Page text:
■ There have been recurrent examples of the violation of the election code of conduct and misuse of resources to influence the voters. Is ECN making any preparations to check such practices?
ECN is preparing a new election code of conduct on the basis of its experiences in the previous polls. It is prepared with the consultations from all stakeholders, including media reports, and will be approved within a week from now. Implementation of this code of conduct will be ensured in cooperation with all political parties by the election officers in each local body. The new code of conduct has a provision that the monitoring of the polls will be conducted by the Election Offices set up at the respective local bodies. The monitoring will be conducted by a team including the representatives from the political parties contesting the polls. Independent monitoring will be conducted in some of the risk-prone areas. We are in discussion with various agencies like National Human Rights Commission, General Election Observation Committee, National Election Observation Committee and Transparency International to map such areas. ECN has also formulated new procedures for the election observers. Likewise, we are planning to install CCTV cameras in all polling stations to monitor the election day activities.
■ There have been concerns over the large election expenses by the candidates. Do you have any strategy to check such practice?
So far as the expenditure by the government in election concerned, it is modest with around Rs. 7 per capita cost. Per capita cost in elections is gradually going down in Nepal. The ECN, security agencies, party and candidates are the major mobilisers of resources during the polls. But the concerns are for the party and candidates for their haphazard expenditure. They pour in a large sum of money in the elections and create a fuss against it. People are sovereign. Is that sovereignty a commodity which could be bought or sold? If yes, this is unfortunate. It would only harm the health of democracy. Until and unless the parties and candidates don't understand the spirit of election and democracy, much can't be done in this regard.
■ There were illegal activities during vote counting in the previous elections. How do you think it could be checked in the upcoming elections?
To check such acts, we have changed the design of vote counting places in the recent elections. We are in the process to hold step-wise discussions with the election observation agencies. Strong legal actions and punishment will be taken against perpetrators.
■ Non-resident Nepalis and migrant Nepali workers are demanding their rights of vote. What is ECN's take on this?
Current law maintains that to cast a vote in elections, Nepali citizen should have their name in voters' list. But it doesn't allow to install a polling booth outside the boundary of the country. Therefore, those who have their name in the voters list can cast their votes from their respective polling stations in the country. However, the ECN will formulate a law with a provision to facilitate Nepalis in foreign countries to vote in elections in their home country. It has recently obtained the agreement in principle from the government to create an integrated law for all polls.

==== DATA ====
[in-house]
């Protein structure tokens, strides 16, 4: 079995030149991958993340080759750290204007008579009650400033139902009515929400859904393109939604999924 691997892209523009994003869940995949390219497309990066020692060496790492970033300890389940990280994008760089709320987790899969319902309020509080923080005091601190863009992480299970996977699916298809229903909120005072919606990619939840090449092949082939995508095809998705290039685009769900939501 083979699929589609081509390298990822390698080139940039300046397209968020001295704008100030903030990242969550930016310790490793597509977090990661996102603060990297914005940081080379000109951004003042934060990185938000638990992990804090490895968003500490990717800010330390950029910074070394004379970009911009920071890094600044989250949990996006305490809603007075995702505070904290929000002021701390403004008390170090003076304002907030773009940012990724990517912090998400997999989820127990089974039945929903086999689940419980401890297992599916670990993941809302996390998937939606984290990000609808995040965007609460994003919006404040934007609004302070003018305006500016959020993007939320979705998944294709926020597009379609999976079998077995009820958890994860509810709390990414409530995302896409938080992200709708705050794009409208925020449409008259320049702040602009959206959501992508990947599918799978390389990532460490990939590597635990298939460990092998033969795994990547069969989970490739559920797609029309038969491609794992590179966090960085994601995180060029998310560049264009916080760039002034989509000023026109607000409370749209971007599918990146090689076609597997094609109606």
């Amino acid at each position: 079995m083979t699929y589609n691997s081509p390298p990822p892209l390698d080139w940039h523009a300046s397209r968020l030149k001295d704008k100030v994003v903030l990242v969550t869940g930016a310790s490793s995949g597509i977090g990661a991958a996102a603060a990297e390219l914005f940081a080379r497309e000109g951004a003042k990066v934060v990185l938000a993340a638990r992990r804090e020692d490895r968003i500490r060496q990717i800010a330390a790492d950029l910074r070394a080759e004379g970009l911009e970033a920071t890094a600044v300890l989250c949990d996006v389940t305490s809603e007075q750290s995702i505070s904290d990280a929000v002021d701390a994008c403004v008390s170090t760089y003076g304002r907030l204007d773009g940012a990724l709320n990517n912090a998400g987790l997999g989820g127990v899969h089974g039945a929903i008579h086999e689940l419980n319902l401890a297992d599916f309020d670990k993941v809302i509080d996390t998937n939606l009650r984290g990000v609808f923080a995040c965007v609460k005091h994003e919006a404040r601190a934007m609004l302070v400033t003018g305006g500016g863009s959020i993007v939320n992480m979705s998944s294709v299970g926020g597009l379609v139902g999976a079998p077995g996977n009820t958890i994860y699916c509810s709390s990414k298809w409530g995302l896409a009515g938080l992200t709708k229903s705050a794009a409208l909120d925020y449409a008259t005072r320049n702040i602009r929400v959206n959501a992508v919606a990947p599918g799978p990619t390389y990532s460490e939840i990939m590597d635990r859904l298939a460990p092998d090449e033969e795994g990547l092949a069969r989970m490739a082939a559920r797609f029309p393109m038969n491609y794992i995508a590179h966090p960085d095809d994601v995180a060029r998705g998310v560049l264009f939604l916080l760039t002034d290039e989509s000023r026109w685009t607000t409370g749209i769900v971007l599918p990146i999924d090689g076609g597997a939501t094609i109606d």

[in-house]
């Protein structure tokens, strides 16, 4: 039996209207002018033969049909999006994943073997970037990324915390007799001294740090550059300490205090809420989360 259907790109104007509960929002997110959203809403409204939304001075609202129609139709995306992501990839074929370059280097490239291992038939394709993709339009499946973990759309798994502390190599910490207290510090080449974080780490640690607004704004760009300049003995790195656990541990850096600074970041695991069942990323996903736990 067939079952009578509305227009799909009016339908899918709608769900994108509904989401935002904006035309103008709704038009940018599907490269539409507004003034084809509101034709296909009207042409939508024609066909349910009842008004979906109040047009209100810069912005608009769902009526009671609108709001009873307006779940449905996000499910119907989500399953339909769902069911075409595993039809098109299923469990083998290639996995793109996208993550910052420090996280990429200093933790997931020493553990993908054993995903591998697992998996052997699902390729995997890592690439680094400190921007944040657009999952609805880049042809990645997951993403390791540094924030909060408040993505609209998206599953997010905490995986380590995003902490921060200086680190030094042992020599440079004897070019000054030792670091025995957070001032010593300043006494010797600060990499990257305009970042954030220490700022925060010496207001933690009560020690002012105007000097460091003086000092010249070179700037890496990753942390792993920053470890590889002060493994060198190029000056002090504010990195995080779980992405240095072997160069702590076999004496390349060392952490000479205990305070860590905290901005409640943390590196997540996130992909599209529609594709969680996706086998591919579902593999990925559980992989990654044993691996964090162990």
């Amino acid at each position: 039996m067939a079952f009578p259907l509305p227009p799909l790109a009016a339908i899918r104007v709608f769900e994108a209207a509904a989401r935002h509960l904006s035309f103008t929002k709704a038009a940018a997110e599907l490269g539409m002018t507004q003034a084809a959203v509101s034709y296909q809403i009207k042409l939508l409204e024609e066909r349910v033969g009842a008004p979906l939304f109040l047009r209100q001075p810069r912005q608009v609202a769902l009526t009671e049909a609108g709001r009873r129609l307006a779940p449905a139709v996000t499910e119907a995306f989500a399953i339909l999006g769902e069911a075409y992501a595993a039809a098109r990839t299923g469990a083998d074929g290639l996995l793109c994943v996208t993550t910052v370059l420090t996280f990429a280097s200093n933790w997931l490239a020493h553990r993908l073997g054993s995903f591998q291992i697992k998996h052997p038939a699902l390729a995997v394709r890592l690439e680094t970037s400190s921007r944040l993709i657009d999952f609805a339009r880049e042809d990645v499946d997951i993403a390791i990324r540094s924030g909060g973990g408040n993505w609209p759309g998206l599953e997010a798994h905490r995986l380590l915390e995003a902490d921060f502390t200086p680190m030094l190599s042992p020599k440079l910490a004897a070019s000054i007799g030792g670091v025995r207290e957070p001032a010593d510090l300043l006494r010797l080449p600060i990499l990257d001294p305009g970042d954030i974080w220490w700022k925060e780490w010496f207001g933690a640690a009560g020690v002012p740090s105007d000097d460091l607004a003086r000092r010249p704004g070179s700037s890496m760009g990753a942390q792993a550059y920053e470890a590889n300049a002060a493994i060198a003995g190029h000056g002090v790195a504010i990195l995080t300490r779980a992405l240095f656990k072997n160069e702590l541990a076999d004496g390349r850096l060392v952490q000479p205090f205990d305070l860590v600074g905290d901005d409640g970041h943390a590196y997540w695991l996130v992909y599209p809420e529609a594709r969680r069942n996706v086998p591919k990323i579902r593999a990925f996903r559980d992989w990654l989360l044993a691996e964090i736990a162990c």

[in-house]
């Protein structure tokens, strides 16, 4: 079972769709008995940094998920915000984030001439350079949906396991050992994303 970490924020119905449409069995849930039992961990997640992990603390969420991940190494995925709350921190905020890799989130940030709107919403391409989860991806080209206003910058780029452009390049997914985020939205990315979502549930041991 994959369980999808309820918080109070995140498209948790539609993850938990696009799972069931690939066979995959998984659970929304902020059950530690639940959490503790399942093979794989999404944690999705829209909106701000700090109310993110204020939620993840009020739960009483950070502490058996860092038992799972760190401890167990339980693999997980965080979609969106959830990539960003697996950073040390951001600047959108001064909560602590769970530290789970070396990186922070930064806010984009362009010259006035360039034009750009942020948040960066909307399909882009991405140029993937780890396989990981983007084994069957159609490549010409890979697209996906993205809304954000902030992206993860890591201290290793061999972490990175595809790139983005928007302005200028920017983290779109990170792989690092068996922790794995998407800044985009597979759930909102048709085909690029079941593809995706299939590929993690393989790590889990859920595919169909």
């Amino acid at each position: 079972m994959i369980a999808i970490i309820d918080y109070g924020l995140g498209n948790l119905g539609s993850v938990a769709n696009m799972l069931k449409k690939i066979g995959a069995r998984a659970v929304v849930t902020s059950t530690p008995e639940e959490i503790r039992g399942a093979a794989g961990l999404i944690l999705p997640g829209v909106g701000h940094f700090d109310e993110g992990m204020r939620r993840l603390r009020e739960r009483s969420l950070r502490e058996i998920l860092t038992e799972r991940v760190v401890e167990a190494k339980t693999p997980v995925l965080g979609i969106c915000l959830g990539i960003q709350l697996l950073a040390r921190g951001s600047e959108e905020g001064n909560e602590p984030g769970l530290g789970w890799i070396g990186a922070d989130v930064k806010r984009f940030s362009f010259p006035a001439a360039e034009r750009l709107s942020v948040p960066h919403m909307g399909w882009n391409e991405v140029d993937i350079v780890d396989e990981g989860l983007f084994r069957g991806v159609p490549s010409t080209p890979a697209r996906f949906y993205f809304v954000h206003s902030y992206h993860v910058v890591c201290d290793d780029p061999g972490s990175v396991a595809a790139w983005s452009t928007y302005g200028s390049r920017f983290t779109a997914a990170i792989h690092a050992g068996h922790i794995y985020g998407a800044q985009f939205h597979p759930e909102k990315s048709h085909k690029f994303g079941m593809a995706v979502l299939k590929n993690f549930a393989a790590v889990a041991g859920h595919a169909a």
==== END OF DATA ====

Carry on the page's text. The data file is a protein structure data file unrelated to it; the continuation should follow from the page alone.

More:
■ Some groups have demanded that the voters' registration be opened again. Is it possible to open registration for now?
If voters' registration is kept open for the period after the announcement of the elections, there could be malpractices to shift voters from one constituency or local level to another. The ECN needs about 40 days to update the voters' details, so if we open registration now, elections can't be held in time. If anyone is left to get registered, they should understand this complexity and get their names listed as voters after the local level elections so that they could cast their votes in subsequent polls.
To reduce number of vote cancellation, digital communication campaign would be launched. Notices and reminders would be sent to the mobile numbers of voters on the day of polls while social media and online media will be used extensively. We are mulling a new concept on voters' awareness, to educate them at the polling station before casting their votes by setting up a help desk and mobilising two educators at each station. Such education will be conducted in local language, if needed. It is cost effective and will have full coverage.
■ The ECN has started preparations for the use of Electronic Voting Machine (EVM) in the polls. What is the progress regarding the application of technology in the elections?
The commission is for the use of EVM to reduce the cost and complexity in the polls. It will use the machines developed by youth scientists – Ram and Laxman – after proving their accuracy and authenticity. If the economic resources allowed and voters could be made ready to use the machine, the ECN is planning to use EVMs in six metropolitan cities and municipalities in the Kathmandu Valley in the upcoming local elections. A team led by joint secretary (technical) at the Ministry of Communication and Information Technology is studying the prospects for the use of EVM in the local level polls. We will implement their recommendations as per the consensus among the political parties.